Alignment sticks are a great golf training tool that can be used to give you a visual of what an inside-out swing looks like. There are a few drills that you can run through to get more of a feel of how your body and club should look at impact to hit a draw.
You can use other clubs in lieu of alignment sticks, but alignment sticks are lighter, stick in the ground more easily (yes you will need this for some of the drills), and are the perfect length for many of the drills you will do. A set of alignment sticks just may be the best tool out there to teach you a draw.
Step-By-Step Instructions To Hit A Draw
Not surprisingly, the instructions for hitting a draw starts at setup. Setup is where you figure out alignment, it is where you set your stance and your weight, and it is when you either open, close, or square your clubface to start your swing. Your setup puts you in the right frame of mind and right starting point to hit your draw. Here are a couple of hints followed by a video that will show you how to setup for a draw:
- You want a slightly closed stance which you accomplish by either moving your front foot in a little, your back foot back a little, or simply leaning forward with your upper body.
- You want a slightly open club face. This is somewhat counterintuitive because logically you want your club face closed at contact to give the ball the right to left spin. Remember: the curve of your ball comes from your swing path not the direction your clubface is pointing.
This is a great youtube video of Chris Ryan teaching some of these principles of setting up for a draw.
It is very difficult to change too much about your golf swing and expect to play well. When you are learning to hit a draw, one of the best things about it is that you do not have to change everything. The foundation of your swing stays the same, and that includes your back swing.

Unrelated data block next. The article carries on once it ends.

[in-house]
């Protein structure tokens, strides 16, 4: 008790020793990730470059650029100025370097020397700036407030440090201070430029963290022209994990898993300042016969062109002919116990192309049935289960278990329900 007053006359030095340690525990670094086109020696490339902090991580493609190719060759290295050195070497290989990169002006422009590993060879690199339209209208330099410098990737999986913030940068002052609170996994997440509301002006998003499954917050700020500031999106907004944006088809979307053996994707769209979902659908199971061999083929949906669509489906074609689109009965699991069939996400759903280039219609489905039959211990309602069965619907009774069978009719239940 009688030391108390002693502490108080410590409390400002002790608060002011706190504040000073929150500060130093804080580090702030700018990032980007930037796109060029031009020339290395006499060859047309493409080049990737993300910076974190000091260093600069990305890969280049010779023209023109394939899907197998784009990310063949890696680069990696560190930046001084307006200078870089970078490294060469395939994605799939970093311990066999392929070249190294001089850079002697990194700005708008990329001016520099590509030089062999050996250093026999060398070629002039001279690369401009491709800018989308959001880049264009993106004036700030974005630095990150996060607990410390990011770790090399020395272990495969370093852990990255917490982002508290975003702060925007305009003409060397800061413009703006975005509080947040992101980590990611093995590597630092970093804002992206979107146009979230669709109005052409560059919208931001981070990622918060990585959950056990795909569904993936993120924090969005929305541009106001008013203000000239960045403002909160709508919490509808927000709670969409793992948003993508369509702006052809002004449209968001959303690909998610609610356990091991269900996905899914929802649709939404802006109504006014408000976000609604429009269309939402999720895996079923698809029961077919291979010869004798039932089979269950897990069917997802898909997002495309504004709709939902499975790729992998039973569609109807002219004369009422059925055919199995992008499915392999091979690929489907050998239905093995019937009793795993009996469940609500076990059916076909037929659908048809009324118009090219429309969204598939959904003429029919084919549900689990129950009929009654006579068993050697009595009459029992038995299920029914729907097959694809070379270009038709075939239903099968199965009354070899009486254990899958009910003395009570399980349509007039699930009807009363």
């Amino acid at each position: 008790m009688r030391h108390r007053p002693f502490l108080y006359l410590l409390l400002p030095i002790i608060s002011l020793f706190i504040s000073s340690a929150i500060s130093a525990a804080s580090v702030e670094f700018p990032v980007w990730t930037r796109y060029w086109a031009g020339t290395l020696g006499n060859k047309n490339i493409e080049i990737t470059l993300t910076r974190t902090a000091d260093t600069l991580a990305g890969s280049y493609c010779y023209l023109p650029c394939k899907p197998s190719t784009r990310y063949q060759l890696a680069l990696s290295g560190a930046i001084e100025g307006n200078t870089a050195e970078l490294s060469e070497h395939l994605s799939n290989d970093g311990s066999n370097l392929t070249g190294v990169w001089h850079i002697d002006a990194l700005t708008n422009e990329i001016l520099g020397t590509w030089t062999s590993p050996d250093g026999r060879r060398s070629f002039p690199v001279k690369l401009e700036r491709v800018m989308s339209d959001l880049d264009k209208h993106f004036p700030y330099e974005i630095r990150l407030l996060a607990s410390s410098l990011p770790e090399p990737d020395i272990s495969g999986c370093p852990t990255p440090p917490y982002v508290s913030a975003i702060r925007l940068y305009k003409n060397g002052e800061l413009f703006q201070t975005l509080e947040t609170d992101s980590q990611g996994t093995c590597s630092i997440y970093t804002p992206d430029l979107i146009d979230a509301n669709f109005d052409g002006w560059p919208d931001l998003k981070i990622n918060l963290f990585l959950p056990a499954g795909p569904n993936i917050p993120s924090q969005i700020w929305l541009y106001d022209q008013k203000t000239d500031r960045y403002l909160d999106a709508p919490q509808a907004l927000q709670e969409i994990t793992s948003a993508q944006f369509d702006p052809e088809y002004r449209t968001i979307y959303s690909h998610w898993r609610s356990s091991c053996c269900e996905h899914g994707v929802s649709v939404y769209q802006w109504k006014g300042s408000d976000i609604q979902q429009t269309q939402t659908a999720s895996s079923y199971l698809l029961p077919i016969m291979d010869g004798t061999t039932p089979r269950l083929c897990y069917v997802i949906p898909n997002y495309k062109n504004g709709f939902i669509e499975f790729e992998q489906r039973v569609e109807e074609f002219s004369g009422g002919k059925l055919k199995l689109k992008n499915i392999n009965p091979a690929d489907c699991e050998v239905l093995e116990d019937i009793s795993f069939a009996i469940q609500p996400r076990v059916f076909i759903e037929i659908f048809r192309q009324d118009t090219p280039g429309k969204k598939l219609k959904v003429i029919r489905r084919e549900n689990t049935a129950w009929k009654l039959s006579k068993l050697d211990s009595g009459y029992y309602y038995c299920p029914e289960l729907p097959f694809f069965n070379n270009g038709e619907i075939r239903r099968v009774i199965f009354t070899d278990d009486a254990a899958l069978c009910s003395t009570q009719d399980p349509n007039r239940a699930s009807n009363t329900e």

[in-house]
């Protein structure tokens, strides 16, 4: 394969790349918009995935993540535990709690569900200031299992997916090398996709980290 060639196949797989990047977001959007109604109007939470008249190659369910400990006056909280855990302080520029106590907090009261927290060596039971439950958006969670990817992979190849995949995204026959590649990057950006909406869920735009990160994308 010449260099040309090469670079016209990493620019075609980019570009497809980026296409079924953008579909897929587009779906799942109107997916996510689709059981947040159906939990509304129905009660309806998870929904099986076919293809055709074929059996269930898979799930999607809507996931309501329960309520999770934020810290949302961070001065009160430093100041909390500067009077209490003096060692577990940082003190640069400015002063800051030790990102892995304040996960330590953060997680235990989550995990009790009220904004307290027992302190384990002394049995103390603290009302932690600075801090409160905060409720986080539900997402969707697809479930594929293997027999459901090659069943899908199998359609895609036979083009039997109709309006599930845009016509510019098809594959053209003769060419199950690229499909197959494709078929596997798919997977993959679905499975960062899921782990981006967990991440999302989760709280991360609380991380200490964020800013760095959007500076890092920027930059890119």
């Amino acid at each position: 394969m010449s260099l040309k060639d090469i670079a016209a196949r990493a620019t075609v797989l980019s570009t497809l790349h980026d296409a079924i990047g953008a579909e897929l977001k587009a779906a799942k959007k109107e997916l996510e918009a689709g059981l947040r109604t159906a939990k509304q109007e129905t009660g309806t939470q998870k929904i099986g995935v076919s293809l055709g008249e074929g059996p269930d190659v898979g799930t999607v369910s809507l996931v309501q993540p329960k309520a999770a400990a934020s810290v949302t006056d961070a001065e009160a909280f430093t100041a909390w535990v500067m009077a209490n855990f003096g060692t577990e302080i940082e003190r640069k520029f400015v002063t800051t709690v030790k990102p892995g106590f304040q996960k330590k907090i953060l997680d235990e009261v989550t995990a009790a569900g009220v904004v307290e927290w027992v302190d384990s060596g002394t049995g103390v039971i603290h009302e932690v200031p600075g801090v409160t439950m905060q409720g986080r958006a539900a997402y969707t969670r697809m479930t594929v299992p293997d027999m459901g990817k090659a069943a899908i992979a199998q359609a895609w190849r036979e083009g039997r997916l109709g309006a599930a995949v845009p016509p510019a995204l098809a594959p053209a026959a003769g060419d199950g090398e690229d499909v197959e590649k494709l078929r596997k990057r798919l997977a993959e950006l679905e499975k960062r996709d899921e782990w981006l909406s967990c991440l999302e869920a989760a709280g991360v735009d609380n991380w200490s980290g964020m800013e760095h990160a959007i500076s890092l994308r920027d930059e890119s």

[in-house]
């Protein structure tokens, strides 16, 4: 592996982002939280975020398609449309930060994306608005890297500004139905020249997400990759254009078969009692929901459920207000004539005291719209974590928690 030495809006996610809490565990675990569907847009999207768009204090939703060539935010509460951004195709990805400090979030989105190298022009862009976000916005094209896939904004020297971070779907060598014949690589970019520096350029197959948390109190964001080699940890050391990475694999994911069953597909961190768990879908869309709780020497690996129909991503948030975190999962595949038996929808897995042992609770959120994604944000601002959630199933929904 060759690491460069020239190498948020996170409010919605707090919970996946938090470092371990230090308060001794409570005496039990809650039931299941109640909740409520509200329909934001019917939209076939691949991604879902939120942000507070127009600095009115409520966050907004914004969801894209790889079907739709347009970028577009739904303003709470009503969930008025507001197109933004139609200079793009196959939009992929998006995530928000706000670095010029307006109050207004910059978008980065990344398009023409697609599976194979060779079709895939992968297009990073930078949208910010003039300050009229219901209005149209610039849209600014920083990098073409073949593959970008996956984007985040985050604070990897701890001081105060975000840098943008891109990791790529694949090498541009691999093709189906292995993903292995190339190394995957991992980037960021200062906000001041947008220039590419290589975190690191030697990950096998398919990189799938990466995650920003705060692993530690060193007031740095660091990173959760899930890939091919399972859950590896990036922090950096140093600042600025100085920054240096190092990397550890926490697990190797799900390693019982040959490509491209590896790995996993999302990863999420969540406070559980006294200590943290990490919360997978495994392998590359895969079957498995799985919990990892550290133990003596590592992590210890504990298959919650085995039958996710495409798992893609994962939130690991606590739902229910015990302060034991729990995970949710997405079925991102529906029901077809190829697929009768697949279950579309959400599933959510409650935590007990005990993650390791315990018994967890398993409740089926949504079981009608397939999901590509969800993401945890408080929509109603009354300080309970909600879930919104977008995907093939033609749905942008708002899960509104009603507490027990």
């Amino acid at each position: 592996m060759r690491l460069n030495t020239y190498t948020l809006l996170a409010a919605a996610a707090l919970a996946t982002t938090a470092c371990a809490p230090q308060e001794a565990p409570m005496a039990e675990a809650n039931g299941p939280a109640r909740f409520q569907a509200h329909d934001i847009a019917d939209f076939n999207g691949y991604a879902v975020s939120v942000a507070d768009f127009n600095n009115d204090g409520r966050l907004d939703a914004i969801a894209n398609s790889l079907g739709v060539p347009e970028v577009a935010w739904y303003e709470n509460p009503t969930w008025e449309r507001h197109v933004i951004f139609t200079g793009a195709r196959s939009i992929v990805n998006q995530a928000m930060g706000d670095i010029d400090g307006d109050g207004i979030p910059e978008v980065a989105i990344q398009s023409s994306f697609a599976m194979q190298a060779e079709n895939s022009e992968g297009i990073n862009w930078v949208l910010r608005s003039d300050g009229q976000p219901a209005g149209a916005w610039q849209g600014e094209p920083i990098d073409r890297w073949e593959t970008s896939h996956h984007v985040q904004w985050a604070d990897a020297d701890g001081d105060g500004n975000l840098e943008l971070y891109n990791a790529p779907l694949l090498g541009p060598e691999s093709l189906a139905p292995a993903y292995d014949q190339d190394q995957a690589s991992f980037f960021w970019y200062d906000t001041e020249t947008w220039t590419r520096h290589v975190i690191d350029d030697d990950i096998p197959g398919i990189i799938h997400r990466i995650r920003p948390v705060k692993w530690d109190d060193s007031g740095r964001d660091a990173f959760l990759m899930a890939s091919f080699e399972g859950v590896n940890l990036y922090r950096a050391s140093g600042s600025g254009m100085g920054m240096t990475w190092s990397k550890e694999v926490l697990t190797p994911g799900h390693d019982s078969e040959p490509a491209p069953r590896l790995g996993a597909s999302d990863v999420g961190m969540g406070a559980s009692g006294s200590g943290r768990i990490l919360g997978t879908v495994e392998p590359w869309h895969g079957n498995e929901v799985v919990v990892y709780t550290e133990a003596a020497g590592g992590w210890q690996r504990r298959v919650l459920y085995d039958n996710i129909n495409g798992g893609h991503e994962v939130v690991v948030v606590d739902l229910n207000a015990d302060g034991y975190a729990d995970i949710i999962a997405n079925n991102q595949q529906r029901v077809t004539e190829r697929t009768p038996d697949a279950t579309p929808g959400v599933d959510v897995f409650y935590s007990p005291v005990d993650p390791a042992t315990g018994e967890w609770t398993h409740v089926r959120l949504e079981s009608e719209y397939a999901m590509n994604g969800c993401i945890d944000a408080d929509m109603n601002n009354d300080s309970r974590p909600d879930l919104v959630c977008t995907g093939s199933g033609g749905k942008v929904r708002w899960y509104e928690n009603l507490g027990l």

The swing path is where the movement of the ball comes from. If you are swinging from inside to outside, you will get that great right to left spin on the ball, and that is what you are looking for. You also have to be careful not to come at too large of an angle or you will simply hook the ball which is just as bad as the dreaded slice. Here are a few tips for an inside-out swing:
- Focus on hitting around your body rather than keeping the club straight.
- Drop your hands slightly when you begin your swing to get your hands in the right place.
- Focus on hitting back inside of the ball rather than trying to go straight through. You want to make impact on the inside part of your ball and bring it back around with the spin you created.
This is a video from the “WePlayGolf” Youtube channel. Tom uses alignment sticks and other teaching to show you how to develop an inside-out swing.
Start With Half Swings
You will not learn to draw the ball overnight. Do not expect to wake up tomorrow, take all of these tips, and then begin hitting shot after shot with the perfect draw towards the target. This is a difficult shot to make and especially if you have to change a lot about your swing to get there.
The best advice I can give is to pick a club, preferably the 7 or 8 iron, and start taking half swings at the ball with the principles that were taught above. Slowing down your swing will both give you a feel for what you are doing right and wrong and make it easier to make solid contact with every stroke.
After you learn one club, take half swings with another until you feel comfortable producing a draw consistently.
I certainly hope you enjoyed the tutorial and the videos that help you to see what these shots should look like. A draw is the most consistent and one of the most powerful shots in golf, and every player on the PGA Tour has this shot in their repertoire.
Following the instructions above and getting out on the course to practice them will have you learning how to draw the ball in no time. When you know how to consistently hit a draw, you will enjoy the game more and more with every shot.